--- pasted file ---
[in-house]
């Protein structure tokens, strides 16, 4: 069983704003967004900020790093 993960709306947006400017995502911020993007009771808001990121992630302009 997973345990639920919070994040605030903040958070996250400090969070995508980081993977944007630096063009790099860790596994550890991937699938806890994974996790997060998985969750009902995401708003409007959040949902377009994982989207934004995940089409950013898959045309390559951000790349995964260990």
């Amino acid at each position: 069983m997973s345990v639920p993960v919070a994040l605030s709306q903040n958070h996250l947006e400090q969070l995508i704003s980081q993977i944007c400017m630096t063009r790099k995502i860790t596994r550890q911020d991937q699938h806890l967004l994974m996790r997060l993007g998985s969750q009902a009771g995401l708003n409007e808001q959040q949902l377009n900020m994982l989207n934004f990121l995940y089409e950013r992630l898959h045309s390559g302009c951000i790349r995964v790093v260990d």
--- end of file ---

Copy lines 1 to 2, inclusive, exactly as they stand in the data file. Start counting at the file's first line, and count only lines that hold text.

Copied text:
[in-house]
């Protein structure tokens, strides 16, 4: 069983704003967004900020790093 993960709306947006400017995502911020993007009771808001990121992630302009 997973345990639920919070994040605030903040958070996250400090969070995508980081993977944007630096063009790099860790596994550890991937699938806890994974996790997060998985969750009902995401708003409007959040949902377009994982989207934004995940089409950013898959045309390559951000790349995964260990």